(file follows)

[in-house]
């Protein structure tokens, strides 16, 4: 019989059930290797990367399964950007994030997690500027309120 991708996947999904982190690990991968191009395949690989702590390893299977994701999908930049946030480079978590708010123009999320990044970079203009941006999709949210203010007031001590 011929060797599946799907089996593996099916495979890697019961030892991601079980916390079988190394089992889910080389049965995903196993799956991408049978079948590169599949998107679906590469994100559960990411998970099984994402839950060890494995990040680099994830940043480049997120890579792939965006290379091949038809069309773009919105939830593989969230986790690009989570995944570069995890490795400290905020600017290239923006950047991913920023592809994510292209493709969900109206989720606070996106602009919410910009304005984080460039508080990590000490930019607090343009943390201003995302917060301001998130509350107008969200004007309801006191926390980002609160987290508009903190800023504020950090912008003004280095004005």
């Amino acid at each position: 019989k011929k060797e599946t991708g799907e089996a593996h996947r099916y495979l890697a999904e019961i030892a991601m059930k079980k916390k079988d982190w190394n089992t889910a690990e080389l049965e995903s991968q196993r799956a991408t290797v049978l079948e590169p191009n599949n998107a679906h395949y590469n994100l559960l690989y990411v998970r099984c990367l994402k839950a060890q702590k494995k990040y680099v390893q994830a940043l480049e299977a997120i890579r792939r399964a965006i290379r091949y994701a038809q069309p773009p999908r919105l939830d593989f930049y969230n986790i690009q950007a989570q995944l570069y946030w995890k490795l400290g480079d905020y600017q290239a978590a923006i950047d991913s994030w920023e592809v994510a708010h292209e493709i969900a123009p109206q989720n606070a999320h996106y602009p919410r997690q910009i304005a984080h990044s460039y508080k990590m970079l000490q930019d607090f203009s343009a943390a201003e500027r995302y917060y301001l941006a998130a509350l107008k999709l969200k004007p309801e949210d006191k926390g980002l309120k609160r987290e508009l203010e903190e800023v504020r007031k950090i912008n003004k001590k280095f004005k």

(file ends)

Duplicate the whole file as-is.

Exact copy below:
[in-house]
């Protein structure tokens, strides 16, 4: 019989059930290797990367399964950007994030997690500027309120 991708996947999904982190690990991968191009395949690989702590390893299977994701999908930049946030480079978590708010123009999320990044970079203009941006999709949210203010007031001590 011929060797599946799907089996593996099916495979890697019961030892991601079980916390079988190394089992889910080389049965995903196993799956991408049978079948590169599949998107679906590469994100559960990411998970099984994402839950060890494995990040680099994830940043480049997120890579792939965006290379091949038809069309773009919105939830593989969230986790690009989570995944570069995890490795400290905020600017290239923006950047991913920023592809994510292209493709969900109206989720606070996106602009919410910009304005984080460039508080990590000490930019607090343009943390201003995302917060301001998130509350107008969200004007309801006191926390980002609160987290508009903190800023504020950090912008003004280095004005």
């Amino acid at each position: 019989k011929k060797e599946t991708g799907e089996a593996h996947r099916y495979l890697a999904e019961i030892a991601m059930k079980k916390k079988d982190w190394n089992t889910a690990e080389l049965e995903s991968q196993r799956a991408t290797v049978l079948e590169p191009n599949n998107a679906h395949y590469n994100l559960l690989y990411v998970r099984c990367l994402k839950a060890q702590k494995k990040y680099v390893q994830a940043l480049e299977a997120i890579r792939r399964a965006i290379r091949y994701a038809q069309p773009p999908r919105l939830d593989f930049y969230n986790i690009q950007a989570q995944l570069y946030w995890k490795l400290g480079d905020y600017q290239a978590a923006i950047d991913s994030w920023e592809v994510a708010h292209e493709i969900a123009p109206q989720n606070a999320h996106y602009p919410r997690q910009i304005a984080h990044s460039y508080k990590m970079l000490q930019d607090f203009s343009a943390a201003e500027r995302y917060y301001l941006a998130a509350l107008k999709l969200k004007p309801e949210d006191k926390g980002l309120k609160r987290e508009l203010e903190e800023v504020r007031k950090i912008n003004k001590k280095f004005k």